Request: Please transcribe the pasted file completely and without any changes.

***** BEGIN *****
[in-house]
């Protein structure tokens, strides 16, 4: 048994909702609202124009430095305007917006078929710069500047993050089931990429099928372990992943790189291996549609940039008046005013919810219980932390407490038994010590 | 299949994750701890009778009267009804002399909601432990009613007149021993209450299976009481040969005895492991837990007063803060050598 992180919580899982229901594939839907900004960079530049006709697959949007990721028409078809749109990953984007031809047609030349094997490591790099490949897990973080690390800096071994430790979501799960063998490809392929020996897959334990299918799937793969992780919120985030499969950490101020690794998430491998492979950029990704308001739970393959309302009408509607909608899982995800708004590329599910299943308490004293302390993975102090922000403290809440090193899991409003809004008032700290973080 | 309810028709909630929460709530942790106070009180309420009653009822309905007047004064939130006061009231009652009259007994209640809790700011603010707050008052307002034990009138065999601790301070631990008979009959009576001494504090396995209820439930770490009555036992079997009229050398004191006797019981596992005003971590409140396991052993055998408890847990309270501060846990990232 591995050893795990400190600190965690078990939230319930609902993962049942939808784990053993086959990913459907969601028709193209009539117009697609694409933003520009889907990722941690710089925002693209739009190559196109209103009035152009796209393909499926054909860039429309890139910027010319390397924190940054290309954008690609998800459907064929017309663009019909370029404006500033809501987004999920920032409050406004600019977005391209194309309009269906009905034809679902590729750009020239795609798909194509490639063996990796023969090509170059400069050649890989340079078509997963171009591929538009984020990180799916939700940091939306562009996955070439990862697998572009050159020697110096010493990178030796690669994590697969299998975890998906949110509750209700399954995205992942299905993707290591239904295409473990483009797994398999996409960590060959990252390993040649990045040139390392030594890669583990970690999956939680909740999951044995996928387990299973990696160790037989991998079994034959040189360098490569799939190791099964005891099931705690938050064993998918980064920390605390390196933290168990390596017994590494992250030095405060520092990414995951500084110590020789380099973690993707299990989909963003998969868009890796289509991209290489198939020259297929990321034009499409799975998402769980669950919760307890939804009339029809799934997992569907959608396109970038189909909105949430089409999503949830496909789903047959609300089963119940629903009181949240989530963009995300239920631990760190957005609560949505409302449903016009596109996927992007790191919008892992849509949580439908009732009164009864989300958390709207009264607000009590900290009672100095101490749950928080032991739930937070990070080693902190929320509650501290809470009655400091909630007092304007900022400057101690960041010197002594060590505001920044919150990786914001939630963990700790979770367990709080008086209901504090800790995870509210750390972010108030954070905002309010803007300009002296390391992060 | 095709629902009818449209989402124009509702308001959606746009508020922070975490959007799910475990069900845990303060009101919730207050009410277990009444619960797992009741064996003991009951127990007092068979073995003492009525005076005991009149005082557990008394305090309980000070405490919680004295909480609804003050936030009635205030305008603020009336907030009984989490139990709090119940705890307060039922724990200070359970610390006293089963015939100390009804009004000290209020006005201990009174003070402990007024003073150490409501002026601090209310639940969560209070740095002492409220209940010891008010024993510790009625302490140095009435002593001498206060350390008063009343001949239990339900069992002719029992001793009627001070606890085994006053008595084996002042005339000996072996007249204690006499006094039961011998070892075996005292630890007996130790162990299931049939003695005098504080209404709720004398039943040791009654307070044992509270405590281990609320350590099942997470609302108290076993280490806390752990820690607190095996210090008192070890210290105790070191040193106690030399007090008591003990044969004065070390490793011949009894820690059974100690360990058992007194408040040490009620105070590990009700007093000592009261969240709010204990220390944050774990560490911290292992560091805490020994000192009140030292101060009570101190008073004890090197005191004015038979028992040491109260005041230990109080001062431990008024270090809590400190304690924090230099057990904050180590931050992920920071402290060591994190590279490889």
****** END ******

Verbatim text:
[in-house]
């Protein structure tokens, strides 16, 4: 048994909702609202124009430095305007917006078929710069500047993050089931990429099928372990992943790189291996549609940039008046005013919810219980932390407490038994010590 | 299949994750701890009778009267009804002399909601432990009613007149021993209450299976009481040969005895492991837990007063803060050598 992180919580899982229901594939839907900004960079530049006709697959949007990721028409078809749109990953984007031809047609030349094997490591790099490949897990973080690390800096071994430790979501799960063998490809392929020996897959334990299918799937793969992780919120985030499969950490101020690794998430491998492979950029990704308001739970393959309302009408509607909608899982995800708004590329599910299943308490004293302390993975102090922000403290809440090193899991409003809004008032700290973080 | 309810028709909630929460709530942790106070009180309420009653009822309905007047004064939130006061009231009652009259007994209640809790700011603010707050008052307002034990009138065999601790301070631990008979009959009576001494504090396995209820439930770490009555036992079997009229050398004191006797019981596992005003971590409140396991052993055998408890847990309270501060846990990232 591995050893795990400190600190965690078990939230319930609902993962049942939808784990053993086959990913459907969601028709193209009539117009697609694409933003520009889907990722941690710089925002693209739009190559196109209103009035152009796209393909499926054909860039429309890139910027010319390397924190940054290309954008690609998800459907064929017309663009019909370029404006500033809501987004999920920032409050406004600019977005391209194309309009269906009905034809679902590729750009020239795609798909194509490639063996990796023969090509170059400069050649890989340079078509997963171009591929538009984020990180799916939700940091939306562009996955070439990862697998572009050159020697110096010493990178030796690669994590697969299998975890998906949110509750209700399954995205992942299905993707290591239904295409473990483009797994398999996409960590060959990252390993040649990045040139390392030594890669583990970690999956939680909740999951044995996928387990299973990696160790037989991998079994034959040189360098490569799939190791099964005891099931705690938050064993998918980064920390605390390196933290168990390596017994590494992250030095405060520092990414995951500084110590020789380099973690993707299990989909963003998969868009890796289509991209290489198939020259297929990321034009499409799975998402769980669950919760307890939804009339029809799934997992569907959608396109970038189909909105949430089409999503949830496909789903047959609300089963119940629903009181949240989530963009995300239920631990760190957005609560949505409302449903016009596109996927992007790191919008892992849509949580439908009732009164009864989300958390709207009264607000009590900290009672100095101490749950928080032991739930937070990070080693902190929320509650501290809470009655400091909630007092304007900022400057101690960041010197002594060590505001920044919150990786914001939630963990700790979770367990709080008086209901504090800790995870509210750390972010108030954070905002309010803007300009002296390391992060 | 095709629902009818449209989402124009509702308001959606746009508020922070975490959007799910475990069900845990303060009101919730207050009410277990009444619960797992009741064996003991009951127990007092068979073995003492009525005076005991009149005082557990008394305090309980000070405490919680004295909480609804003050936030009635205030305008603020009336907030009984989490139990709090119940705890307060039922724990200070359970610390006293089963015939100390009804009004000290209020006005201990009174003070402990007024003073150490409501002026601090209310639940969560209070740095002492409220209940010891008010024993510790009625302490140095009435002593001498206060350390008063009343001949239990339900069992002719029992001793009627001070606890085994006053008595084996002042005339000996072996007249204690006499006094039961011998070892075996005292630890007996130790162990299931049939003695005098504080209404709720004398039943040791009654307070044992509270405590281990609320350590099942997470609302108290076993280490806390752990820690607190095996210090008192070890210290105790070191040193106690030399007090008591003990044969004065070390490793011949009894820690059974100690360990058992007194408040040490009620105070590990009700007093000592009261969240709010204990220390944050774990560490911290292992560091805490020994000192009140030292101060009570101190008073004890090197005191004015038979028992040491109260005041230990109080001062431990008024270090809590400190304690924090230099057990904050180590931050992920920071402290060591994190590279490889």